Three construction projects end with the October schedules:

  • Lawrence West Station will re-open as a bus terminal for 59 Maple Leaf and the Westway branch of 52 Lawrence. The 109 Ranee and 400 Lawrence Manor buses, which had been stopping on street, will move back into the bus loop. Concurrently, because of the large number of buses on Lawrence serving this station, the through services to Yonge Street will continue to use on street stops and riders will require transfers to enter Lawrence West Station unless they are Metropass or Presto users.
  • Track construction at Lansdowne and Dundas will complete. The 47 Lansdowne, 402 Parkdale and 505 Dundas routes will resume their normal operation. Given the speed of recent construction projects, this is likely to occur before the official schedule change.
  • City construction at Yonge and Sheppard is finally complete and the 97 Yonge bus will resume its normal route rather than being split at Lawrence.

Seasonal Services End

Various seasonal services will end including the trial operation of 175 Bluffer’s Park. Its future will be the subject of a report to the TTC Board in 2019.

Miscellaneous Changes

1 Yonge-University-Spadina operations will be modified to improve reliability in three ways:

  • On current schedules, four trains in the AM peak originate at Finch Station rather than operating from Wilson Yard. This will be increased to five.
  • At the end of the AM peak, trains running in to Davisville currently short turn northbound at Lawrence Station. This requires co-ordination with the southbound service and can cause delays and gaps. On the new schedules, these trains will run through to Finch northbound, and then dead head southbound to Davisville. Although this will remove a problem at Lawrence, it could worsen queuing problems northbound at Finch.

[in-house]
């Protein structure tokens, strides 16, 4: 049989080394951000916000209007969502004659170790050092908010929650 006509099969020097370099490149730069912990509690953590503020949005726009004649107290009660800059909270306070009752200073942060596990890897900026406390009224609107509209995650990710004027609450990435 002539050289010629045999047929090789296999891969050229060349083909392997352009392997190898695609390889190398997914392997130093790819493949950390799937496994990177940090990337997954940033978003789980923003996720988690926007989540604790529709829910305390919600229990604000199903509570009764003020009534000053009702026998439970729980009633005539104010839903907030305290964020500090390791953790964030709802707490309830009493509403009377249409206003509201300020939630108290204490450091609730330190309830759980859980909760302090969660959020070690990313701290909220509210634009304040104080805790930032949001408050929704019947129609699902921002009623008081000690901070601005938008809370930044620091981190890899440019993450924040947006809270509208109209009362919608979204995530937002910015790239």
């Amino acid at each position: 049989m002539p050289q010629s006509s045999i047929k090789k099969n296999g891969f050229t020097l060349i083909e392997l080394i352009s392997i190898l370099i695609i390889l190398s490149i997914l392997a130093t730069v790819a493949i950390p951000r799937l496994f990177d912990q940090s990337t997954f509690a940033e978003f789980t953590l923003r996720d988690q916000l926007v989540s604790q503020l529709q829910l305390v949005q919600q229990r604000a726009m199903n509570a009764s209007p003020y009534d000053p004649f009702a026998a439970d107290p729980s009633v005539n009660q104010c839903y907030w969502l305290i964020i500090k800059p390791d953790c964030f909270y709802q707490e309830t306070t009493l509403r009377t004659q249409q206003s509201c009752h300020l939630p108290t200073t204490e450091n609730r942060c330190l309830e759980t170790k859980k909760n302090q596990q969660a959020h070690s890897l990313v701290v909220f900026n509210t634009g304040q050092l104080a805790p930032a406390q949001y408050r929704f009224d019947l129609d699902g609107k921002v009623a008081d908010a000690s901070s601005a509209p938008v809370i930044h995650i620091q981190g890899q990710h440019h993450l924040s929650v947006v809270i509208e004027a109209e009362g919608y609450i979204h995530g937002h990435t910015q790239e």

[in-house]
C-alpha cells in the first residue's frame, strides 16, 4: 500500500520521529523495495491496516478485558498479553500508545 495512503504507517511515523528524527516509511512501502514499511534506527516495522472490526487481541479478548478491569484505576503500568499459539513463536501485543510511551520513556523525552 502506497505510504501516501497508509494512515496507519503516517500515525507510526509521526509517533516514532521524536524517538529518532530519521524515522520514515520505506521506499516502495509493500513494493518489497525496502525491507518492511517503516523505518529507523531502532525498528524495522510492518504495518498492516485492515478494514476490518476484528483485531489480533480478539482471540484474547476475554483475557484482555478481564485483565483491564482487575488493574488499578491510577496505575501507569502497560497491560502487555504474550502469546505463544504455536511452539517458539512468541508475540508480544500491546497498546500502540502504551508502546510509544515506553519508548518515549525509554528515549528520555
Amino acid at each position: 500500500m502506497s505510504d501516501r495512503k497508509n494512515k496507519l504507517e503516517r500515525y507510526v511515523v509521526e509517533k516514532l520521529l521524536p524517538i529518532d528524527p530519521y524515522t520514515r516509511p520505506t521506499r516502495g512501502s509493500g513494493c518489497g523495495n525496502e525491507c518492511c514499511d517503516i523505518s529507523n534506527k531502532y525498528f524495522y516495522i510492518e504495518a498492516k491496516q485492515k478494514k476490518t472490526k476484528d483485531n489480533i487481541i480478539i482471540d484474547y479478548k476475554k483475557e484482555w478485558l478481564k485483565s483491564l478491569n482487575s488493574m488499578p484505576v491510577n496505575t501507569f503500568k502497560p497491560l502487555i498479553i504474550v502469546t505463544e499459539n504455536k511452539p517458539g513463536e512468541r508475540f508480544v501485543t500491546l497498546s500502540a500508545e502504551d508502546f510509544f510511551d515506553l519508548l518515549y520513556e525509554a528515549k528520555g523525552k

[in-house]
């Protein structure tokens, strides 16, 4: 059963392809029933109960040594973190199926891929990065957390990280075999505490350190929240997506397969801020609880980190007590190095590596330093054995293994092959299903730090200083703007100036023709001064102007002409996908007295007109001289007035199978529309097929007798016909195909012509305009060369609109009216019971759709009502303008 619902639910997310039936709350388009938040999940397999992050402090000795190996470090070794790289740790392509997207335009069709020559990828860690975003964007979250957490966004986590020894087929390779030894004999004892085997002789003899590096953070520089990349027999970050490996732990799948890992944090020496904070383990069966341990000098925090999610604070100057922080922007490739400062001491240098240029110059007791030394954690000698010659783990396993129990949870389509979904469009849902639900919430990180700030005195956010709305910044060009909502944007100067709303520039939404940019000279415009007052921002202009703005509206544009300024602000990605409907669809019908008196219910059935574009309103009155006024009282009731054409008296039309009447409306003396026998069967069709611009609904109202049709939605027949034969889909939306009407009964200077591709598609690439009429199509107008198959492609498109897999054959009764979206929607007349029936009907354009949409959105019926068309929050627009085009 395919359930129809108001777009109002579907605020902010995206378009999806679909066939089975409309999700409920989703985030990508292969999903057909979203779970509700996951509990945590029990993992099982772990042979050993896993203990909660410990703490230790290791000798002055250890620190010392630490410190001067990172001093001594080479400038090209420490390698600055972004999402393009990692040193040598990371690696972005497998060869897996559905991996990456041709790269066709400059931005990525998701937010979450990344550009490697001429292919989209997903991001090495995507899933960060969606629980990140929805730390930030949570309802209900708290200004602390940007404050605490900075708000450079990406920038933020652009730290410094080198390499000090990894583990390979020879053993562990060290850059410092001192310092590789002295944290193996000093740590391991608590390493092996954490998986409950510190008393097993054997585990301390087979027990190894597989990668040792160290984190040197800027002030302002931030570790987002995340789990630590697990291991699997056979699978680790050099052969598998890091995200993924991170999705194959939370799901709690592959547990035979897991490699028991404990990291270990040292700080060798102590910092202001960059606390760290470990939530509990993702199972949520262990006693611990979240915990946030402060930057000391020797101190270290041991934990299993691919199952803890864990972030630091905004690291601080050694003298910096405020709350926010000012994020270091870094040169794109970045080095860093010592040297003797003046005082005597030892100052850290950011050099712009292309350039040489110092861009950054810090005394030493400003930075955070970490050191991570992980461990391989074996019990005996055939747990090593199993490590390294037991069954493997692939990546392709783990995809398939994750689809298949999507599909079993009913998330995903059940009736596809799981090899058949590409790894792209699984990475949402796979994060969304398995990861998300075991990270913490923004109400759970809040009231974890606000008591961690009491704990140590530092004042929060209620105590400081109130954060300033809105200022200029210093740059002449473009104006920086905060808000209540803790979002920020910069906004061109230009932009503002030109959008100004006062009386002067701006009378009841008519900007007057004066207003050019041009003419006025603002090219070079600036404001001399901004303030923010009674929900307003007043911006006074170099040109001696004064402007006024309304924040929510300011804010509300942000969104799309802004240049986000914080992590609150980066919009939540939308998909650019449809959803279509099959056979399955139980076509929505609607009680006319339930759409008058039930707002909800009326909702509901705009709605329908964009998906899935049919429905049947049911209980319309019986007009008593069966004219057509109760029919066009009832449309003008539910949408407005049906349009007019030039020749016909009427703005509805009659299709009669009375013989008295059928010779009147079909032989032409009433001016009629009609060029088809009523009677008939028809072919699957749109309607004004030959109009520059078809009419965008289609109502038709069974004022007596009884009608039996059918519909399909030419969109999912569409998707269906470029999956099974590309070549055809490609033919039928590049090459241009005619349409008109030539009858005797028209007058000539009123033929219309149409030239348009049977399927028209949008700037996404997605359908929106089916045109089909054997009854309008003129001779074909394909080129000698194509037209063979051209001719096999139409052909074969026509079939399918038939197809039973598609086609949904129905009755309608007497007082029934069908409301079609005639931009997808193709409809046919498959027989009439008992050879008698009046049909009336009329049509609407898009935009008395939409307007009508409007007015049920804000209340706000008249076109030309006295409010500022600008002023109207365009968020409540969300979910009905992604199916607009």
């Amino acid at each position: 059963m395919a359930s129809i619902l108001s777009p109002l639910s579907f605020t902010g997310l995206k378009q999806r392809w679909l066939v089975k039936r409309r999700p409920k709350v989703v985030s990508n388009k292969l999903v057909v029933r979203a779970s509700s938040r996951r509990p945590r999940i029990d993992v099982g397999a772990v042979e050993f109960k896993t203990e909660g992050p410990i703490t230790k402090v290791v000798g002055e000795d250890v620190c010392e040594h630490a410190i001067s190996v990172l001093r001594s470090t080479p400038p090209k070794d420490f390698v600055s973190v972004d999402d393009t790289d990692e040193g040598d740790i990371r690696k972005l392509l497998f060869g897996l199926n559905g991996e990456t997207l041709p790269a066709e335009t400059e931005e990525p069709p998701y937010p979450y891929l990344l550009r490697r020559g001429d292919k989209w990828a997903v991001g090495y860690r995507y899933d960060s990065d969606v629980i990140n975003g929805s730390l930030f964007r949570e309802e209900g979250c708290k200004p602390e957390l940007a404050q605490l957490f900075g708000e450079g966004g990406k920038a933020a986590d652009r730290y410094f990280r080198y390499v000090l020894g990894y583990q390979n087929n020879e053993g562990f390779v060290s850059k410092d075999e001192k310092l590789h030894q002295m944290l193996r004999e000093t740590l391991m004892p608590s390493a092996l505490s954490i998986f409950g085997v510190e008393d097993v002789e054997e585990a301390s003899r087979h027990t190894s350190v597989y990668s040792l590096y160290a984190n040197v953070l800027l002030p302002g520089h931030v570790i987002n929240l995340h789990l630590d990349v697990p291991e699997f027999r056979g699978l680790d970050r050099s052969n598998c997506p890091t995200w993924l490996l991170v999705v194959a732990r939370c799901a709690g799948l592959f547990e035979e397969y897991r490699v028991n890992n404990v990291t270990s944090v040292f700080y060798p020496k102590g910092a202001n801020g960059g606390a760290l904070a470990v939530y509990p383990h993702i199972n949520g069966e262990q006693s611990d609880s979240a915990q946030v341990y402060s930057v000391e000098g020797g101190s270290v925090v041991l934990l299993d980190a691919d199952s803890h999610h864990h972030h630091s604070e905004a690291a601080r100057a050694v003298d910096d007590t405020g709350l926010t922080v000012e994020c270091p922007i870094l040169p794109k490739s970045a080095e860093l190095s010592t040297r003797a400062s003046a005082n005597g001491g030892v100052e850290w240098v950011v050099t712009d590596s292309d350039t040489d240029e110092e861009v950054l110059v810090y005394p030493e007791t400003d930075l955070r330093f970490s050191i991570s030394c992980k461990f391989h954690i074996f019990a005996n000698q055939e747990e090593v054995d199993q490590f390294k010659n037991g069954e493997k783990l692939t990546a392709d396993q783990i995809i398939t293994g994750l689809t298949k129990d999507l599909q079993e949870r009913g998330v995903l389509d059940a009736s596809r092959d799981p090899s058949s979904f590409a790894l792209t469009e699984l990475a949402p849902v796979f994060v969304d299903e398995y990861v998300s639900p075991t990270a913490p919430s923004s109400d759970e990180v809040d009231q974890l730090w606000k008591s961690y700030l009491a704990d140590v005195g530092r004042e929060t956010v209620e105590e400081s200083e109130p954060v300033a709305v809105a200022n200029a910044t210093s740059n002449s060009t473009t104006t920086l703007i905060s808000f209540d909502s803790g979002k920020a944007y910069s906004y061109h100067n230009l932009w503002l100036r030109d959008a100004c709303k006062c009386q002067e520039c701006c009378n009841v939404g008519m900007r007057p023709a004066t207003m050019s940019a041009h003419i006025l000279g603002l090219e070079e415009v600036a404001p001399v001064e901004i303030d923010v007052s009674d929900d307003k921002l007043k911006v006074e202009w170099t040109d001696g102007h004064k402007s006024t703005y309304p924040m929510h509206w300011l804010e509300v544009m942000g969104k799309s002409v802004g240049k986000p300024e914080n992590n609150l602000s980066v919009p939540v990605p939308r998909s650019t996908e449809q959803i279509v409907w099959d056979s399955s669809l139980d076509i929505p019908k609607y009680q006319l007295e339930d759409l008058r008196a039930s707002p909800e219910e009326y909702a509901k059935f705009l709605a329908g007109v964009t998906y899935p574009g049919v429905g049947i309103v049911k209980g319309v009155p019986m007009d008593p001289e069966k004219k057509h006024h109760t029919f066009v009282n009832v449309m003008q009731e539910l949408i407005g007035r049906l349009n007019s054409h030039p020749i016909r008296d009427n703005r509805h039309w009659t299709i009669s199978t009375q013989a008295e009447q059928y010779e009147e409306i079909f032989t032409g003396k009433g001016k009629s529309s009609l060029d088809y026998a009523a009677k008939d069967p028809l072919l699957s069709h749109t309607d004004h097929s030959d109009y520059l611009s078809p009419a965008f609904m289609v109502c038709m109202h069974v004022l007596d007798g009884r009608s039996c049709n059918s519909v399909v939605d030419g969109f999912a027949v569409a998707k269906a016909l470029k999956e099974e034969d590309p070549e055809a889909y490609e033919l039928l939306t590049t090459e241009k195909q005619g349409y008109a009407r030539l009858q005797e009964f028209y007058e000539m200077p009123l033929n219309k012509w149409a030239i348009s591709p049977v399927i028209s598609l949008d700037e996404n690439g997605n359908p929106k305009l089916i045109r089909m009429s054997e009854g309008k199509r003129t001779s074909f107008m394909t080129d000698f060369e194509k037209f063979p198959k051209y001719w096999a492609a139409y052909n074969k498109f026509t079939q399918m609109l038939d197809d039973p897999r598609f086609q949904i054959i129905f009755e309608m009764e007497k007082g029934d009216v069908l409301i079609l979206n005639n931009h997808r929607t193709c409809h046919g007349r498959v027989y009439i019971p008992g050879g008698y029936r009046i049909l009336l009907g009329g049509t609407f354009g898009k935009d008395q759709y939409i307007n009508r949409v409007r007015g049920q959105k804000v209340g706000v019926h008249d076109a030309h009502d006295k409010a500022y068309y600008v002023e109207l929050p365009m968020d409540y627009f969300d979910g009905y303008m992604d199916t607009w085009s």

• In the evening, all trains running in to Wilson Yard will do so southbound from Vaughan using the new north entrance to the yard, rather than short turning northbound at Wilson.

Peak period service will be modified on a few routes:

  • 11 Bayview will get better AM and PM peak service.
  • 12 Kingston Road will gain a new branch 12D operating to UTSC and providing a through service on Kingston Road. However, this will run only every 30 minutes during the AM peak, 25 minutes during the PM peak, and the actual usefulness of the service is dubious. Concurrently, service will be reduced on the existing 12A/C branches. This change is more about political optics in southern Scarborough just in time for the election than it is a real contribution to better service. [Lettering of branches corrected Sept 13/18 at 3:55 pm.]
  • 25 Don Mills will get better service on its 25C branch to from Sheppard to Steeles during weekday midday and PM peak periods.
  • 925 Don Mills Express will see a slight improvement in AM peak service.

Off peak service changes include:

  • 54 Lawrence East will receive better service on both branches on Saturday afternoons.
  • 63 Ossington will receive better late evening service on Saturdays.
  • 95 York Mills Saturday service will be revised both to operate more frequently, and to extend the hours of the 95B service to UTSC which now ends eastbound from Yonge just before 7 pm into the mid-evening.